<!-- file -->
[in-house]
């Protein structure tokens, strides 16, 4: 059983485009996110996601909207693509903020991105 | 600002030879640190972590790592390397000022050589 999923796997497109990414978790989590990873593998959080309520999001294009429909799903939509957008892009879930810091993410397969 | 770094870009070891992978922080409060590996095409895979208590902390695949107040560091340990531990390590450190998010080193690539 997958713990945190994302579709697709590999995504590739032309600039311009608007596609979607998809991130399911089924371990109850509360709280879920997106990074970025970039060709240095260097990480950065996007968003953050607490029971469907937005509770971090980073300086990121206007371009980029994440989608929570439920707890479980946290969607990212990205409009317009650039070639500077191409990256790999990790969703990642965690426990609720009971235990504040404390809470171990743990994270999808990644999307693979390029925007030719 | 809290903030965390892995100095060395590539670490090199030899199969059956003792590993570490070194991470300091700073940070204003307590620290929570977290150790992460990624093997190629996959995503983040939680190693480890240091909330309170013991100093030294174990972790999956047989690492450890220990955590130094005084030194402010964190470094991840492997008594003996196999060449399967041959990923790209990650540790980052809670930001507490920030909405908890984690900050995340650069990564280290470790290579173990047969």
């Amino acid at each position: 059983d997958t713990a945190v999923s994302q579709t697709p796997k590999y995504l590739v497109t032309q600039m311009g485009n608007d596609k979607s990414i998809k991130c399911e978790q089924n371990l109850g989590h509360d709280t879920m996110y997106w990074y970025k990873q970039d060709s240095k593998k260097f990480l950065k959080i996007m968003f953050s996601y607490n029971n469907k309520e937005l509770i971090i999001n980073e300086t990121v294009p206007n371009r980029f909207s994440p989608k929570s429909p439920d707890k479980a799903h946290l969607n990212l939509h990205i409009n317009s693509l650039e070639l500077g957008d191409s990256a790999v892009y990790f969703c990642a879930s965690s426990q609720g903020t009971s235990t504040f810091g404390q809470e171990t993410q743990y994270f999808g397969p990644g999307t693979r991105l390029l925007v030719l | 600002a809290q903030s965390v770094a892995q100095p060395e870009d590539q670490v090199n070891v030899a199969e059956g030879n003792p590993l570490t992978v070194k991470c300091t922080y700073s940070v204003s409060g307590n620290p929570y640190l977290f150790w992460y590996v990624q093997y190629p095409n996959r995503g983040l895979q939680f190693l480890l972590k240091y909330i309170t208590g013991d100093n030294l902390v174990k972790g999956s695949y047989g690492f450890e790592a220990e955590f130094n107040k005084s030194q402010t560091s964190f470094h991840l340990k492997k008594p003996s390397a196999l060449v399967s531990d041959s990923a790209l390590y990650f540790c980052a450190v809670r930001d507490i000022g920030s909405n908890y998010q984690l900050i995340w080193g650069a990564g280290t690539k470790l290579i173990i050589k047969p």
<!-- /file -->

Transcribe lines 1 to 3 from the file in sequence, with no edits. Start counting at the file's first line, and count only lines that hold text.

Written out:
[in-house]
């Protein structure tokens, strides 16, 4: 059983485009996110996601909207693509903020991105 | 600002030879640190972590790592390397000022050589 999923796997497109990414978790989590990873593998959080309520999001294009429909799903939509957008892009879930810091993410397969 | 770094870009070891992978922080409060590996095409895979208590902390695949107040560091340990531990390590450190998010080193690539 997958713990945190994302579709697709590999995504590739032309600039311009608007596609979607998809991130399911089924371990109850509360709280879920997106990074970025970039060709240095260097990480950065996007968003953050607490029971469907937005509770971090980073300086990121206007371009980029994440989608929570439920707890479980946290969607990212990205409009317009650039070639500077191409990256790999990790969703990642965690426990609720009971235990504040404390809470171990743990994270999808990644999307693979390029925007030719 | 809290903030965390892995100095060395590539670490090199030899199969059956003792590993570490070194991470300091700073940070204003307590620290929570977290150790992460990624093997190629996959995503983040939680190693480890240091909330309170013991100093030294174990972790999956047989690492450890220990955590130094005084030194402010964190470094991840492997008594003996196999060449399967041959990923790209990650540790980052809670930001507490920030909405908890984690900050995340650069990564280290470790290579173990047969």
């Amino acid at each position: 059983d997958t713990a945190v999923s994302q579709t697709p796997k590999y995504l590739v497109t032309q600039m311009g485009n608007d596609k979607s990414i998809k991130c399911e978790q089924n371990l109850g989590h509360d709280t879920m996110y997106w990074y970025k990873q970039d060709s240095k593998k260097f990480l950065k959080i996007m968003f953050s996601y607490n029971n469907k309520e937005l509770i971090i999001n980073e300086t990121v294009p206007n371009r980029f909207s994440p989608k929570s429909p439920d707890k479980a799903h946290l969607n990212l939509h990205i409009n317009s693509l650039e070639l500077g957008d191409s990256a790999v892009y990790f969703c990642a879930s965690s426990q609720g903020t009971s235990t504040f810091g404390q809470e171990t993410q743990y994270f999808g397969p990644g999307t693979r991105l390029l925007v030719l | 600002a809290q903030s965390v770094a892995q100095p060395e870009d590539q670490v090199n070891v030899a199969e059956g030879n003792p590993l570490t992978v070194k991470c300091t922080y700073s940070v204003s409060g307590n620290p929570y640190l977290f150790w992460y590996v990624q093997y190629p095409n996959r995503g983040l895979q939680f190693l480890l972590k240091y909330i309170t208590g013991d100093n030294l902390v174990k972790g999956s695949y047989g690492f450890e790592a220990e955590f130094n107040k005084s030194q402010t560091s964190f470094h991840l340990k492997k008594p003996s390397a196999l060449v399967s531990d041959s990923a790209l390590y990650f540790c980052a450190v809670r930001d507490i000022g920030s909405n908890y998010q984690l900050i995340w080193g650069a990564g280290t690539k470790l290579i173990i050589k047969p």